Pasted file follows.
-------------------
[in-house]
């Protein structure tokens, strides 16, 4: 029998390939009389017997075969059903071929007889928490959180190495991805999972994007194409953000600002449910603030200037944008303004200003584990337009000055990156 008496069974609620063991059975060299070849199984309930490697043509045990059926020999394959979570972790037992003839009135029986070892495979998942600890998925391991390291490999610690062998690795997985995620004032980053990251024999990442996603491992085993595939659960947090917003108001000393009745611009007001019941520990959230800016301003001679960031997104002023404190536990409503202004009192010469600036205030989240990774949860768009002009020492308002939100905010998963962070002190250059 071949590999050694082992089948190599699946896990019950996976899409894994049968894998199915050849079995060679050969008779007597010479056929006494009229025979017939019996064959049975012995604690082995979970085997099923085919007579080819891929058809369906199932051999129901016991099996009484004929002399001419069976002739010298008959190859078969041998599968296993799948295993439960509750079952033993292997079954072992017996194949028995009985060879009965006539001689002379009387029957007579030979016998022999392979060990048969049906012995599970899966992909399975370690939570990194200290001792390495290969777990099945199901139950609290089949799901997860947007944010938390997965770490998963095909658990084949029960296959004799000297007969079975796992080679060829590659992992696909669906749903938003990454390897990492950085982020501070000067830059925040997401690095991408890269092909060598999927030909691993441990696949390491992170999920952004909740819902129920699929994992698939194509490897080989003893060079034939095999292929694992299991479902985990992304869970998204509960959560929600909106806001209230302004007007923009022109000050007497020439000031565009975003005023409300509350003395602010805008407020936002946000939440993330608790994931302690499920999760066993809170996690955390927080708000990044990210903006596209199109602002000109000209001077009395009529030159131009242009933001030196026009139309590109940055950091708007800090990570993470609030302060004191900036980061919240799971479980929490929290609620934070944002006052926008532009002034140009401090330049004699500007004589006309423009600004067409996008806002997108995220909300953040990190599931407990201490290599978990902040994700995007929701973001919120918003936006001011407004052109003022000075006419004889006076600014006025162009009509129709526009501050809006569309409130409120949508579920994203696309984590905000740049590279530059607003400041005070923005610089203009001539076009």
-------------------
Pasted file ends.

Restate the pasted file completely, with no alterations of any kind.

[in-house]
């Protein structure tokens, strides 16, 4: 029998390939009389017997075969059903071929007889928490959180190495991805999972994007194409953000600002449910603030200037944008303004200003584990337009000055990156 008496069974609620063991059975060299070849199984309930490697043509045990059926020999394959979570972790037992003839009135029986070892495979998942600890998925391991390291490999610690062998690795997985995620004032980053990251024999990442996603491992085993595939659960947090917003108001000393009745611009007001019941520990959230800016301003001679960031997104002023404190536990409503202004009192010469600036205030989240990774949860768009002009020492308002939100905010998963962070002190250059 071949590999050694082992089948190599699946896990019950996976899409894994049968894998199915050849079995060679050969008779007597010479056929006494009229025979017939019996064959049975012995604690082995979970085997099923085919007579080819891929058809369906199932051999129901016991099996009484004929002399001419069976002739010298008959190859078969041998599968296993799948295993439960509750079952033993292997079954072992017996194949028995009985060879009965006539001689002379009387029957007579030979016998022999392979060990048969049906012995599970899966992909399975370690939570990194200290001792390495290969777990099945199901139950609290089949799901997860947007944010938390997965770490998963095909658990084949029960296959004799000297007969079975796992080679060829590659992992696909669906749903938003990454390897990492950085982020501070000067830059925040997401690095991408890269092909060598999927030909691993441990696949390491992170999920952004909740819902129920699929994992698939194509490897080989003893060079034939095999292929694992299991479902985990992304869970998204509960959560929600909106806001209230302004007007923009022109000050007497020439000031565009975003005023409300509350003395602010805008407020936002946000939440993330608790994931302690499920999760066993809170996690955390927080708000990044990210903006596209199109602002000109000209001077009395009529030159131009242009933001030196026009139309590109940055950091708007800090990570993470609030302060004191900036980061919240799971479980929490929290609620934070944002006052926008532009002034140009401090330049004699500007004589006309423009600004067409996008806002997108995220909300953040990190599931407990201490290599978990902040994700995007929701973001919120918003936006001011407004052109003022000075006419004889006076600014006025162009009509129709526009501050809006569309409130409120949508579920994203696309984590905000740049590279530059607003400041005070923005610089203009001539076009």